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    On insertion, the disc offers you the choice of English, German and French menus, although the content is the same for all territories. It then boots to an animated menu.

    On the disc you will find the following extras.

    Arnold Schwarzenegger – The Man Who Raised Hollywood lasts 15:36, and sees filmmakers commenting on Arnold’s career.

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    The Political Content of Red Heat lasts 9:54.

    East Meets West lasts 9:38.

    A Stunt Man For All Seasons is a tribute to Bennie Dobbins, which lasts 12:24.

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    I’m Not a Russian But I Play One on TV lasts 5:11 and is an interview with Ed O’Ross who plays Viktor Rosta in the film.

    The Making Of comes from 1988 and lasts 18:36.

    Finally there is the theatrical trailer.

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    Red Heat still doesn’t work for me. In fact, I found it even more tedious this second time around. It just doesn’t work they way it should. You have a solid premise, a buddy cop movie with a cultural gap to bridge, and given that it was East and West, the US and Russia, Capitalism and Communism, that was a gap that should have oozed comedy potential. You have Jim Belushi and Arnold Schwarzenegger, again, comedy potential. With Walter Hill directing, who had nailed this formula with 48 Hours, Red Heat shouldn’t have just worked, it should have been the hit of the year. In the end it fell to Rush Hour to get this cross-cultural buddy cop magic right.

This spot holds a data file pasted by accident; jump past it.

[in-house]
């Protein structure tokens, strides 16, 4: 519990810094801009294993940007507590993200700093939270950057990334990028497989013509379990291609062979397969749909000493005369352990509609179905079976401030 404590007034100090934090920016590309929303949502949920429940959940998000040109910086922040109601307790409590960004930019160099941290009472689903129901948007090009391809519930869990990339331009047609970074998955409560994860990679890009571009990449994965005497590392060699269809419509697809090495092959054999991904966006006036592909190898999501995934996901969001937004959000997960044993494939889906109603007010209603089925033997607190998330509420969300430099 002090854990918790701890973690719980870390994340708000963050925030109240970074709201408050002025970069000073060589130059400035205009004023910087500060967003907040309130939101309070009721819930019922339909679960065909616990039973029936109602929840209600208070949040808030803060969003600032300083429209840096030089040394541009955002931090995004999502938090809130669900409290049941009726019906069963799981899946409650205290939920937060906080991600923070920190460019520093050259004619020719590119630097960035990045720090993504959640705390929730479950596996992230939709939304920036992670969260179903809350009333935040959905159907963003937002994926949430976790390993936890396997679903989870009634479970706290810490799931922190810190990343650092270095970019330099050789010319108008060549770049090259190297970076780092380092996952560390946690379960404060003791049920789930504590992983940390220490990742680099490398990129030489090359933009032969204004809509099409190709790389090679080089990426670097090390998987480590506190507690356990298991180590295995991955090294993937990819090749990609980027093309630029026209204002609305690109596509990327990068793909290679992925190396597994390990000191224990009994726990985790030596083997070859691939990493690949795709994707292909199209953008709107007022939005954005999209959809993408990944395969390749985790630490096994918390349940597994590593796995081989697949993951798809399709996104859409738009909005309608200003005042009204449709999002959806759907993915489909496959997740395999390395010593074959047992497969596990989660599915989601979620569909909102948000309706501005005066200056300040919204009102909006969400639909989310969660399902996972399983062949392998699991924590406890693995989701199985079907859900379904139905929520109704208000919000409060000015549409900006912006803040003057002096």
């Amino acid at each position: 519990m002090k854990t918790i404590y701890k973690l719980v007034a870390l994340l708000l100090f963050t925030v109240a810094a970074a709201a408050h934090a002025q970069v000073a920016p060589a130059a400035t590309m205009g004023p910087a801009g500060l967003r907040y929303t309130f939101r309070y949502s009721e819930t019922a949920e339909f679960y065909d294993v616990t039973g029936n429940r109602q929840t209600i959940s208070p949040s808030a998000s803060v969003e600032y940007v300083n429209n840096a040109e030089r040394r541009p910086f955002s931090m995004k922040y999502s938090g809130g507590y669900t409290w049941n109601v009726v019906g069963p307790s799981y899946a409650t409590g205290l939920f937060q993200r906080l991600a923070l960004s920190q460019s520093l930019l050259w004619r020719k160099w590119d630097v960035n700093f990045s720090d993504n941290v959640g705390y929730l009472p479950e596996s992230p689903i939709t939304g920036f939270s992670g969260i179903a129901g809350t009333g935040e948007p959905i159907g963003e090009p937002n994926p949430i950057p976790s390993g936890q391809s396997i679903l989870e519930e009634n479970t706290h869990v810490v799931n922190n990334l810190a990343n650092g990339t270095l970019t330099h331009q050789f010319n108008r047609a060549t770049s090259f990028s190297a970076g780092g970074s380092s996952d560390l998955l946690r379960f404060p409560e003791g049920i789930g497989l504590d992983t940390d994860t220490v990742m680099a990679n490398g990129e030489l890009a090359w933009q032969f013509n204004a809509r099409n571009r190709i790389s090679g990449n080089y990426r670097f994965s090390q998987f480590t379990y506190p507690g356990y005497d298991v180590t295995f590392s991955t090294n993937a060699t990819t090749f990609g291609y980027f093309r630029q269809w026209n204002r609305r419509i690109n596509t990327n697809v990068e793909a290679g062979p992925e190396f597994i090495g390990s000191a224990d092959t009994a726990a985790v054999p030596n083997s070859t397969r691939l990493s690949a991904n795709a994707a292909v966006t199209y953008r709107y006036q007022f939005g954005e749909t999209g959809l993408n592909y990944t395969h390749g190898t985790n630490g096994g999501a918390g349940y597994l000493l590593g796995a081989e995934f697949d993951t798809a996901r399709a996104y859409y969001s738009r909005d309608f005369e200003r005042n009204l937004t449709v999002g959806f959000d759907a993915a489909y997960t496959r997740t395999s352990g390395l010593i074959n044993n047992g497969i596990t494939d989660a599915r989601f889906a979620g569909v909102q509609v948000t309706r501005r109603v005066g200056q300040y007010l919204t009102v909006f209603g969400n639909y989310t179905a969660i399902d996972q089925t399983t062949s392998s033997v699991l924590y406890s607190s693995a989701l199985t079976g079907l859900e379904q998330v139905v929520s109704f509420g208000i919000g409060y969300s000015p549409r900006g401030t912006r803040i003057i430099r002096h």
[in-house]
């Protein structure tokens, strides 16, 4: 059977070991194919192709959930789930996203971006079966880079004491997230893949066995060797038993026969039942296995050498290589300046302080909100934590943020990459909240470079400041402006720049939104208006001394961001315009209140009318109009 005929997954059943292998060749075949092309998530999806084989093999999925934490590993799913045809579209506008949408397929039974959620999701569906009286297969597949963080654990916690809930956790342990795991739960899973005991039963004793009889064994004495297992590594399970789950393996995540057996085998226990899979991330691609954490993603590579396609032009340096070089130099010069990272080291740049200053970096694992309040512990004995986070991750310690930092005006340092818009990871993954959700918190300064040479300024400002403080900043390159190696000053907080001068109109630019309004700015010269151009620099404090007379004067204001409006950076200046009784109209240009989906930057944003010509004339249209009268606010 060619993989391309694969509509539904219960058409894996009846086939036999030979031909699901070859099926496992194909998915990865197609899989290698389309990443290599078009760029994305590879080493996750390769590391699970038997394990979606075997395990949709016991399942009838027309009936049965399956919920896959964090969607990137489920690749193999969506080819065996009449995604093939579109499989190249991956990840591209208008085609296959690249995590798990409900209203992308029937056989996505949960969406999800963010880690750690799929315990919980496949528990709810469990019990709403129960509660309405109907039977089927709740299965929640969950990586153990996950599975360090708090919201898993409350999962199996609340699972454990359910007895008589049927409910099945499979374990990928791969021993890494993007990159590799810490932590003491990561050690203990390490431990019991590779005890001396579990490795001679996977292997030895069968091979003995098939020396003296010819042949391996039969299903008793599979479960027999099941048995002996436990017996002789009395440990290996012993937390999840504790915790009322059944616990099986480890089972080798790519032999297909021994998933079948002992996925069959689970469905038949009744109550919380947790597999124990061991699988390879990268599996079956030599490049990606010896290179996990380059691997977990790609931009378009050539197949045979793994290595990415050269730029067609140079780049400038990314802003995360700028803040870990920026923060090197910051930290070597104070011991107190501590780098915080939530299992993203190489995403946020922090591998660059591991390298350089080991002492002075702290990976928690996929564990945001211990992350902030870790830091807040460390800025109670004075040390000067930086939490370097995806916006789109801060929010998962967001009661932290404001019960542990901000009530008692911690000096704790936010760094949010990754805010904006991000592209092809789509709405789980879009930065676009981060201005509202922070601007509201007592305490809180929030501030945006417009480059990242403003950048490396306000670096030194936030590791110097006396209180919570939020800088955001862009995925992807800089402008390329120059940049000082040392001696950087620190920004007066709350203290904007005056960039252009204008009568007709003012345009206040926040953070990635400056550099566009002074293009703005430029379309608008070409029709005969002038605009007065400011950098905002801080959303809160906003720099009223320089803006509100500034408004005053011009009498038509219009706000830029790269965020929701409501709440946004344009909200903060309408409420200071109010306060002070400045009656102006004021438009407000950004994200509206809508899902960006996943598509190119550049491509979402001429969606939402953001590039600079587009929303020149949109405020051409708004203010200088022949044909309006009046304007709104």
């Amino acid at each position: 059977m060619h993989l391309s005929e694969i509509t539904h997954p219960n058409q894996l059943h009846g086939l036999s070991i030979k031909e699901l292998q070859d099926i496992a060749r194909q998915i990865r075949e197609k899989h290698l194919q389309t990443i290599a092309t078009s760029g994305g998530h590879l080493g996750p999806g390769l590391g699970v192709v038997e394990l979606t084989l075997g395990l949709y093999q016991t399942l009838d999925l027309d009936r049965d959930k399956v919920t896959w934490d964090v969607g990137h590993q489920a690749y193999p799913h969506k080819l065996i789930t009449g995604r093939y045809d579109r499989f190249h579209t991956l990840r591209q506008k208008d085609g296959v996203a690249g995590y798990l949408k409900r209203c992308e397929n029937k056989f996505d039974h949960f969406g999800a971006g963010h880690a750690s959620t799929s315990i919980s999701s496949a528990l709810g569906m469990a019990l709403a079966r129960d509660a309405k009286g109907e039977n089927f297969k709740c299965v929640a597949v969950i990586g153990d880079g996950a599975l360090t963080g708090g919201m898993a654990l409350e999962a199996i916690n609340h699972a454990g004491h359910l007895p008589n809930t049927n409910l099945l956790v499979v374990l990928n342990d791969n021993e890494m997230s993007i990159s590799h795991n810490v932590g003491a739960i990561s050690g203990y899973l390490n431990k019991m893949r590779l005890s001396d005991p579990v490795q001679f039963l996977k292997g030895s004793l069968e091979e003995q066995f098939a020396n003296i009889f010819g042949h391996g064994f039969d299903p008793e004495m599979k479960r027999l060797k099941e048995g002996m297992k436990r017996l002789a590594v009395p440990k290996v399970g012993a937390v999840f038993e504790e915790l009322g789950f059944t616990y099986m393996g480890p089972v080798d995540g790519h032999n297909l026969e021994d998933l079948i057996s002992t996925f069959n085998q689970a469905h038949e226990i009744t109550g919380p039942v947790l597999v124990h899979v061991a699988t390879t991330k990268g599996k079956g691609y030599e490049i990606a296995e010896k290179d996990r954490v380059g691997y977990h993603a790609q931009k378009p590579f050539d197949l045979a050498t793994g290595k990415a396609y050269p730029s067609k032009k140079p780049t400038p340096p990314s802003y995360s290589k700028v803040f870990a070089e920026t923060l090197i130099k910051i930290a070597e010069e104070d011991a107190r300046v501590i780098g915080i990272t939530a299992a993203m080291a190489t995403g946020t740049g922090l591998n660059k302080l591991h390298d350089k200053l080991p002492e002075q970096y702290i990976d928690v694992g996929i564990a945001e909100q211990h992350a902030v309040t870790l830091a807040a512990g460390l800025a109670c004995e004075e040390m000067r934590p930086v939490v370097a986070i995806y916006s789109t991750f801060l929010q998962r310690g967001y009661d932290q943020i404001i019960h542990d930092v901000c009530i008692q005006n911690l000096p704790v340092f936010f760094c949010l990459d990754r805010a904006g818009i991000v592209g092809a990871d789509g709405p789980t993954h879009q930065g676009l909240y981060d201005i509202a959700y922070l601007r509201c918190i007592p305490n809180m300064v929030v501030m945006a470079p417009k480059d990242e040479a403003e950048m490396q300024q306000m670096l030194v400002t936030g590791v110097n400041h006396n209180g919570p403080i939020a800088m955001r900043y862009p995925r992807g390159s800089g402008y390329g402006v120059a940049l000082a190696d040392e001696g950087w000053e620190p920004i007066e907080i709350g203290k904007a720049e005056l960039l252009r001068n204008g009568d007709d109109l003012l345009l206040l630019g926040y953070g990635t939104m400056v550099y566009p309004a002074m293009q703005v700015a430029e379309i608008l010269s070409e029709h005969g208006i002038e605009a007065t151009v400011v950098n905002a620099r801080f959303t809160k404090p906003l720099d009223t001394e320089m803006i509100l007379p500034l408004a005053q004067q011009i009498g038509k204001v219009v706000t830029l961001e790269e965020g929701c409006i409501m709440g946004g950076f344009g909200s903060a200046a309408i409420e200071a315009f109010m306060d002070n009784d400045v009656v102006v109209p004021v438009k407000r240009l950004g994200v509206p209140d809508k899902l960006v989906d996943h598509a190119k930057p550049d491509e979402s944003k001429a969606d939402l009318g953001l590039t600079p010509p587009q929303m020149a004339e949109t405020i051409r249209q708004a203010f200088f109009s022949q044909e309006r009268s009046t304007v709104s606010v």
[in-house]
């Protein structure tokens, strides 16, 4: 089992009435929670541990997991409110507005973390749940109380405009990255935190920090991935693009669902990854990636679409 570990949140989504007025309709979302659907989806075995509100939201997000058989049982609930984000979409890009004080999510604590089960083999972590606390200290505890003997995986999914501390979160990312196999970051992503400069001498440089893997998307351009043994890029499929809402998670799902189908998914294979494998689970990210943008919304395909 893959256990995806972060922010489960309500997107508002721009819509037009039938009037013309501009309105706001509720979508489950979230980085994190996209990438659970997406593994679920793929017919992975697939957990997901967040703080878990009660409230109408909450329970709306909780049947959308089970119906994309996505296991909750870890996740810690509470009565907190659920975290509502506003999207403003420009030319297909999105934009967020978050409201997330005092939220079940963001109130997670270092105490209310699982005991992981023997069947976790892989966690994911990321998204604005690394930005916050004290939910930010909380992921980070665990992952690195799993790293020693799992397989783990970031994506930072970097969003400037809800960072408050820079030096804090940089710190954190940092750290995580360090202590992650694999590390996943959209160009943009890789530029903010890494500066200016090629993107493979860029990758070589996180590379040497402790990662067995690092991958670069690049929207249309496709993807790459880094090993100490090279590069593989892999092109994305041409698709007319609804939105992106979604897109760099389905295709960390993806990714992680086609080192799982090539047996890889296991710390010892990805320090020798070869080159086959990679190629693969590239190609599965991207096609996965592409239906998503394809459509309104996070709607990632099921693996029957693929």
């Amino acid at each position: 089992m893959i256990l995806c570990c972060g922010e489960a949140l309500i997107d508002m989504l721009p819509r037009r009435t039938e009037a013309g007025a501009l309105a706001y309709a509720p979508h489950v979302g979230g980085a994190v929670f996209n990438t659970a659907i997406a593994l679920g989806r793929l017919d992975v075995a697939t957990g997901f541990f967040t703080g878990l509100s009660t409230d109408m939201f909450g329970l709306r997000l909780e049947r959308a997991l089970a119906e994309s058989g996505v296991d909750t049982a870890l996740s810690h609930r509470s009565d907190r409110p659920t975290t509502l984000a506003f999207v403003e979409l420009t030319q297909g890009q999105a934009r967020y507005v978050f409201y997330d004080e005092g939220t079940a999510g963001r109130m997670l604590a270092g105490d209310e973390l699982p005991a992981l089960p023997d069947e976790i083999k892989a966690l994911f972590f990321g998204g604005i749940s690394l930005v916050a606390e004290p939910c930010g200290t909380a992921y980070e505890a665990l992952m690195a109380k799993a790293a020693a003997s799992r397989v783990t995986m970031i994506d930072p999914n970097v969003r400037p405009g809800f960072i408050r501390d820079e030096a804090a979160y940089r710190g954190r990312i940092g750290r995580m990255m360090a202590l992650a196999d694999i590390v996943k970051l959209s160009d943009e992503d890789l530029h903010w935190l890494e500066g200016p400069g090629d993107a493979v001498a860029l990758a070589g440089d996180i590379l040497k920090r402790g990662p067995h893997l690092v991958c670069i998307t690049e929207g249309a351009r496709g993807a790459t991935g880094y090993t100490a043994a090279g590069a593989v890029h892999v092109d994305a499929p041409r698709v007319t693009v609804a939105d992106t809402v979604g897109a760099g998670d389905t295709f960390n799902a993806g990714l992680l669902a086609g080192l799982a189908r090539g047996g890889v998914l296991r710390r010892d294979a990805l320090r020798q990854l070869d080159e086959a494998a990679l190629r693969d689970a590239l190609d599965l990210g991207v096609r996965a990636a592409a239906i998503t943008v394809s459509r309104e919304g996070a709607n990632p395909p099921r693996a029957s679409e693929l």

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    The biggest problem is that Belushi and Schwarzenegger have zero chemistry on film. Never has the observation that two people look as if they are in two different movies been more appropriate. Belushi just isn’t funny in Red Heat, his character Ridzik is loud, obnoxious, misogynistic and crass, but he isn’t funny with it, which might have made the character sympathetic at least. Ridzig doesn’t seem motivated in the film, reacting rather than acting, which given what happens to his partner makes no sense. Against this you have Arnie, who plays Ivan Danko as straight, slightly ironic, but not given to conversation. You might think this plays to Arnie’s strengths, but you want more irony, and you will miss the one-liners.

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    I know that this is what I said about the DVD back in the day, but my opinion of the film has actually lowered in the intervening years. Red Heat is all cliché and no heart. I do believe that it is my least favourite Arnie movie of that period. Raw Deal is a worse movie, but it is at least fun in the ‘so bad it’s good’ sort of way, but Red Heat has little to redeem it. It’s watchable enough as an action movie, although even the action seems woefully mundane and understated given what you expect from a Schwarzenegger film. The high point of the film is that half naked fistfight in a sauna, and it’s all downhill from there. But you can’t deny that Red Heat has never looked as good as it does on this Blu-ray. Presumably the UHD will be even better, although what HDR can do with all that grey is beyond me.